Subject: I have found a CD that I think you would enjoy
|Gustav Mahler, Johannes Brahms, Otto Klemperer|
Gustav Mahler: Kindertotenlieder; Brahms: Liebeslieder-Walzer
Genres: Pop, Classical
Listen to Samples
Ryan Kouroukis | Toronto, Ontario Canada | 05/09/2004
(3 out of 5 stars)
"Although this cd features the great Klemperer and Ferrier, it suffers from the most terrible sound imaginable!Decca screwed up on the restoring of this cd because they left all the hiss and made the sound and volume very low and unclear.Not only that but the full price cd is only 40 some minutes!It's disappointing, but nevertheless it is an important document to the discography, and more the worthwhile if you have a system with an equalizer to fiddle around with the settings."
Which of Ferrier's Kindertotenlieders to buy?
Santa Fe Listener | Santa Fe, NM USA | 01/20/2008
(5 out of 5 stars)
"Kathleen Ferrier left so few commercial recordings that despite its scratchy, AM-radio sound, Decca was fully justified in releasing this inspired Kindertotenlieder from the Holland Festival. Sonically it can't compare with Ferrier's studio recording, now refurbished on EMI, with the Vienna Phil. under Bruno Walter. But there are significant differences that can only be appreciated by hearing both versions.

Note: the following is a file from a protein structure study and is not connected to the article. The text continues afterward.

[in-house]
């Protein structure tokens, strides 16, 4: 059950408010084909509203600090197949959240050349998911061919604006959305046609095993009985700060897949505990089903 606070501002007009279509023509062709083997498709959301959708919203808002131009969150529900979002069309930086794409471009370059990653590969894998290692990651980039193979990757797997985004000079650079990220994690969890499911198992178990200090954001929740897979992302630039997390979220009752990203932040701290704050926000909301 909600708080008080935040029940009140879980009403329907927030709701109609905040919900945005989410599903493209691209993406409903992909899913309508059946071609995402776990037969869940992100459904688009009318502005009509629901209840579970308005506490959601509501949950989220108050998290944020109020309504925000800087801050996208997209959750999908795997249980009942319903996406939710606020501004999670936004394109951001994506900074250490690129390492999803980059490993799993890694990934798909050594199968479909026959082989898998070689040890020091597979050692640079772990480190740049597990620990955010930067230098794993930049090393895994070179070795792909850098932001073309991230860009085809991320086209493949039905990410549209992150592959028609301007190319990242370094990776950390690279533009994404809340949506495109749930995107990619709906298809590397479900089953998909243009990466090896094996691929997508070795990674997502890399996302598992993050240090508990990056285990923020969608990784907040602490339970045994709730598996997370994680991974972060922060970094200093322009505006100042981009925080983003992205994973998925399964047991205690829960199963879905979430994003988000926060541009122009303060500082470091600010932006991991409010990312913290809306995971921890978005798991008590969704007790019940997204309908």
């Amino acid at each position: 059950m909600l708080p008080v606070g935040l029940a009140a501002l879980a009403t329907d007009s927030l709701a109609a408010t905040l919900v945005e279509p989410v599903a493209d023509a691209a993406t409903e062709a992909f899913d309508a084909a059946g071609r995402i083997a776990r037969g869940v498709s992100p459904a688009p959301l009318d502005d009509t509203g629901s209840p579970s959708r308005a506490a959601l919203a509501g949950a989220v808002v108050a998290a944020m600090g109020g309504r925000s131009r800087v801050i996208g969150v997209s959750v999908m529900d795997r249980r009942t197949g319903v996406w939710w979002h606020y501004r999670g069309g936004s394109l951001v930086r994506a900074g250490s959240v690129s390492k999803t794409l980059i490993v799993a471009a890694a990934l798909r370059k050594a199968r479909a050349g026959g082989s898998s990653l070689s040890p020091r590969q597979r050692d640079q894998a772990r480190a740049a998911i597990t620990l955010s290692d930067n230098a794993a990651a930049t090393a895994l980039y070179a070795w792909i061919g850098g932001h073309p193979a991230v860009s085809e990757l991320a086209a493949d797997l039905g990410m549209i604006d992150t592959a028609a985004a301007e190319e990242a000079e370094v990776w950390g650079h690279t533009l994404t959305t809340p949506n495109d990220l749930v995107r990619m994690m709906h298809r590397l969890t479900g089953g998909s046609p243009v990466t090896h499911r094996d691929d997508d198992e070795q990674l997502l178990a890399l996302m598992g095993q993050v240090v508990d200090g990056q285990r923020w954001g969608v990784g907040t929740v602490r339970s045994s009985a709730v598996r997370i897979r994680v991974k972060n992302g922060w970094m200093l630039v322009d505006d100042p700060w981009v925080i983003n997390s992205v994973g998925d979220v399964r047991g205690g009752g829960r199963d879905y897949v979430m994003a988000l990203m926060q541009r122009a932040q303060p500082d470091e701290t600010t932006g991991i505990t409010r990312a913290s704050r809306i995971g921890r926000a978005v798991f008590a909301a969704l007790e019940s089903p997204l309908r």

The two orchestras are placed backward in both recordings, with considerable loss of inner detail. The focus is entirely on Ferrier, who sounds darker and more sombr under Walter. Her voice is brighter and her mood less tragic for Klemperer. Contray to his reputation for slowness, Klemperer is also considerably faster in the second and fourth songs. The other reviewer here complains about the surface iss and scratches that weren't removed in Decca's remastering, but given that this was an early venture into historical recordings for them, the fact that they didn't rob Ferrier's voice of high frequencies is one advantage over the EMI engineering, where both orchestra and singer sound a bit muffled.
In the end, we are fortunate to possess both recordings, and one can hope that another label will redo the sound now that remastering technology has improved by leaps and bounds."